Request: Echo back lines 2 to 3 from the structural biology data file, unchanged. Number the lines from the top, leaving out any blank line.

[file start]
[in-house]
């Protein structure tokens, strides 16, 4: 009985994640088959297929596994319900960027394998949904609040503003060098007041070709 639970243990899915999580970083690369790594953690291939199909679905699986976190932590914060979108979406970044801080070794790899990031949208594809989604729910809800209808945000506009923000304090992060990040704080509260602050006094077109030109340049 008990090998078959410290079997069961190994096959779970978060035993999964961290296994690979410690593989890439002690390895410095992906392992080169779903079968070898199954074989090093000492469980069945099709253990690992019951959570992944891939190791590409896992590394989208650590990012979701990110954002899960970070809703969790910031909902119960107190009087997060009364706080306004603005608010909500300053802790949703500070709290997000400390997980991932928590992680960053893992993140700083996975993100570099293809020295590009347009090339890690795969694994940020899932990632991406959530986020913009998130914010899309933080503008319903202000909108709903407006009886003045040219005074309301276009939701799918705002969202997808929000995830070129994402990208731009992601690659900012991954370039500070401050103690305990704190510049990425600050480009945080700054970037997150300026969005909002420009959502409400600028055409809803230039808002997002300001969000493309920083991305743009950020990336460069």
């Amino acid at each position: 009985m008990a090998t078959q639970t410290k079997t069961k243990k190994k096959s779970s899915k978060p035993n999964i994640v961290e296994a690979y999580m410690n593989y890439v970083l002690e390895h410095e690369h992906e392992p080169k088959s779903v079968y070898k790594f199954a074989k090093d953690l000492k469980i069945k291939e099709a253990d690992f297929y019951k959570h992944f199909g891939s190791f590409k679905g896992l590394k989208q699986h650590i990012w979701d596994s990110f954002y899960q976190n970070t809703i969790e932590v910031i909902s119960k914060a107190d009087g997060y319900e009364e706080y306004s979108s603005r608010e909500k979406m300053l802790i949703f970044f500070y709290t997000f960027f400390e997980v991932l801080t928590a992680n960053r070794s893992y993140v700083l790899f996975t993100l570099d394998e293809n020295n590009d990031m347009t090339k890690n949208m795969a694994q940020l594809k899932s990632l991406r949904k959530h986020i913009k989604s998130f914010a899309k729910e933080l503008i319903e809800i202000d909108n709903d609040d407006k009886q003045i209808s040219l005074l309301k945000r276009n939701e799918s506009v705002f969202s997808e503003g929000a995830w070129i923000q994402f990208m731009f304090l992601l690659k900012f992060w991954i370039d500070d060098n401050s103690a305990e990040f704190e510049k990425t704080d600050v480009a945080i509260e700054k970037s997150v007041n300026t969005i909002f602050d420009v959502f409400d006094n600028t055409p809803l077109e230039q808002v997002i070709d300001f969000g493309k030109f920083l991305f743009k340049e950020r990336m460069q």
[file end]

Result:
């Protein structure tokens, strides 16, 4: 009985994640088959297929596994319900960027394998949904609040503003060098007041070709 639970243990899915999580970083690369790594953690291939199909679905699986976190932590914060979108979406970044801080070794790899990031949208594809989604729910809800209808945000506009923000304090992060990040704080509260602050006094077109030109340049 008990090998078959410290079997069961190994096959779970978060035993999964961290296994690979410690593989890439002690390895410095992906392992080169779903079968070898199954074989090093000492469980069945099709253990690992019951959570992944891939190791590409896992590394989208650590990012979701990110954002899960970070809703969790910031909902119960107190009087997060009364706080306004603005608010909500300053802790949703500070709290997000400390997980991932928590992680960053893992993140700083996975993100570099293809020295590009347009090339890690795969694994940020899932990632991406959530986020913009998130914010899309933080503008319903202000909108709903407006009886003045040219005074309301276009939701799918705002969202997808929000995830070129994402990208731009992601690659900012991954370039500070401050103690305990704190510049990425600050480009945080700054970037997150300026969005909002420009959502409400600028055409809803230039808002997002300001969000493309920083991305743009950020990336460069």
């Amino acid at each position: 009985m008990a090998t078959q639970t410290k079997t069961k243990k190994k096959s779970s899915k978060p035993n999964i994640v961290e296994a690979y999580m410690n593989y890439v970083l002690e390895h410095e690369h992906e392992p080169k088959s779903v079968y070898k790594f199954a074989k090093d953690l000492k469980i069945k291939e099709a253990d690992f297929y019951k959570h992944f199909g891939s190791f590409k679905g896992l590394k989208q699986h650590i990012w979701d596994s990110f954002y899960q976190n970070t809703i969790e932590v910031i909902s119960k914060a107190d009087g997060y319900e009364e706080y306004s979108s603005r608010e909500k979406m300053l802790i949703f970044f500070y709290t997000f960027f400390e997980v991932l801080t928590a992680n960053r070794s893992y993140v700083l790899f996975t993100l570099d394998e293809n020295n590009d990031m347009t090339k890690n949208m795969a694994q940020l594809k899932s990632l991406r949904k959530h986020i913009k989604s998130f914010a899309k729910e933080l503008i319903e809800i202000d909108n709903d609040d407006k009886q003045i209808s040219l005074l309301k945000r276009n939701e799918s506009v705002f969202s997808e503003g929000a995830w070129i923000q994402f990208m731009f304090l992601l690659k900012f992060w991954i370039d500070d060098n401050s103690a305990e990040f704190e510049k990425t704080d600050v480009a945080i509260e700054k970037s997150v007041n300026t969005i909002f602050d420009v959502f409400d006094n600028t055409p809803l077109e230039q808002v997002i070709d300001f969000g493309k030109f920083l991305f743009k340049e950020r990336m460069q």